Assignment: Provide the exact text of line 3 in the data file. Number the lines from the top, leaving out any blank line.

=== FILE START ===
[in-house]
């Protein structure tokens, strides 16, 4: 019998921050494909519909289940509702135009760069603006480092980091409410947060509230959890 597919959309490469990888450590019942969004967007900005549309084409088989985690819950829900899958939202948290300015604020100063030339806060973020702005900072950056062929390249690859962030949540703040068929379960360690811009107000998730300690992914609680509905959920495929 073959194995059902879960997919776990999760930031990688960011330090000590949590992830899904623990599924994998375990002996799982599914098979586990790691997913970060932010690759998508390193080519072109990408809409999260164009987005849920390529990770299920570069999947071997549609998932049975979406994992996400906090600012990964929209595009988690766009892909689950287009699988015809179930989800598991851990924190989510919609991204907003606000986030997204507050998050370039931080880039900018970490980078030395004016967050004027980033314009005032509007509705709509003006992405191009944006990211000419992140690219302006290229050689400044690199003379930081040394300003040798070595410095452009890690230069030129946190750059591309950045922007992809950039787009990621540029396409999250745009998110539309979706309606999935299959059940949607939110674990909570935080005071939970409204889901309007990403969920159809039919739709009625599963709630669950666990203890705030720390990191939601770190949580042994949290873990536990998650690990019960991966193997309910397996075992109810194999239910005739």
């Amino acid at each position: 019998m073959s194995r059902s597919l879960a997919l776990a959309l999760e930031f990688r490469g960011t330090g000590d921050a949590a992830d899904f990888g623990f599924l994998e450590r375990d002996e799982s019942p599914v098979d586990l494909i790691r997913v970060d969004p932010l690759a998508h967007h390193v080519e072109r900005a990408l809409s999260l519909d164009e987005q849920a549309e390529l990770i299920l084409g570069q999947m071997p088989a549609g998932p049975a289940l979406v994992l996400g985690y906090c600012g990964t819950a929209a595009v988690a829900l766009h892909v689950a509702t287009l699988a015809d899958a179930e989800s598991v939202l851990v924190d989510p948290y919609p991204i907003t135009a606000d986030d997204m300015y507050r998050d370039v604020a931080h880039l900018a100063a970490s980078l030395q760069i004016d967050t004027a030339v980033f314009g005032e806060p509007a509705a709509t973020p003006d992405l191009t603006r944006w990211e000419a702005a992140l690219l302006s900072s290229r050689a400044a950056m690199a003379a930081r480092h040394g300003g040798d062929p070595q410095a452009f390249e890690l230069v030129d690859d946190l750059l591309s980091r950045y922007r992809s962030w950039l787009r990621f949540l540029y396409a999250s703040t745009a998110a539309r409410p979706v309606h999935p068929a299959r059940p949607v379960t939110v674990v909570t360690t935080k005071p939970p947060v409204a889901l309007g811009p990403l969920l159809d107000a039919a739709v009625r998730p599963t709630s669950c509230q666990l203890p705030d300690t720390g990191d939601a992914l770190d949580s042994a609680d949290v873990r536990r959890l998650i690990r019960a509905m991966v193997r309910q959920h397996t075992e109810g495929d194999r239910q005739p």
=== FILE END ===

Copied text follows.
């Amino acid at each position: 019998m073959s194995r059902s597919l879960a997919l776990a959309l999760e930031f990688r490469g960011t330090g000590d921050a949590a992830d899904f990888g623990f599924l994998e450590r375990d002996e799982s019942p599914v098979d586990l494909i790691r997913v970060d969004p932010l690759a998508h967007h390193v080519e072109r900005a990408l809409s999260l519909d164009e987005q849920a549309e390529l990770i299920l084409g570069q999947m071997p088989a549609g998932p049975a289940l979406v994992l996400g985690y906090c600012g990964t819950a929209a595009v988690a829900l766009h892909v689950a509702t287009l699988a015809d899958a179930e989800s598991v939202l851990v924190d989510p948290y919609p991204i907003t135009a606000d986030d997204m300015y507050r998050d370039v604020a931080h880039l900018a100063a970490s980078l030395q760069i004016d967050t004027a030339v980033f314009g005032e806060p509007a509705a709509t973020p003006d992405l191009t603006r944006w990211e000419a702005a992140l690219l302006s900072s290229r050689a400044a950056m690199a003379a930081r480092h040394g300003g040798d062929p070595q410095a452009f390249e890690l230069v030129d690859d946190l750059l591309s980091r950045y922007r992809s962030w950039l787009r990621f949540l540029y396409a999250s703040t745009a998110a539309r409410p979706v309606h999935p068929a299959r059940p949607v379960t939110v674990v909570t360690t935080k005071p939970p947060v409204a889901l309007g811009p990403l969920l159809d107000a039919a739709v009625r998730p599963t709630s669950c509230q666990l203890p705030d300690t720390g990191d939601a992914l770190d949580s042994a609680d949290v873990r536990r959890l998650i690990r019960a509905m991966v193997r309910q959920h397996t075992e109810g495929d194999r239910q005739p």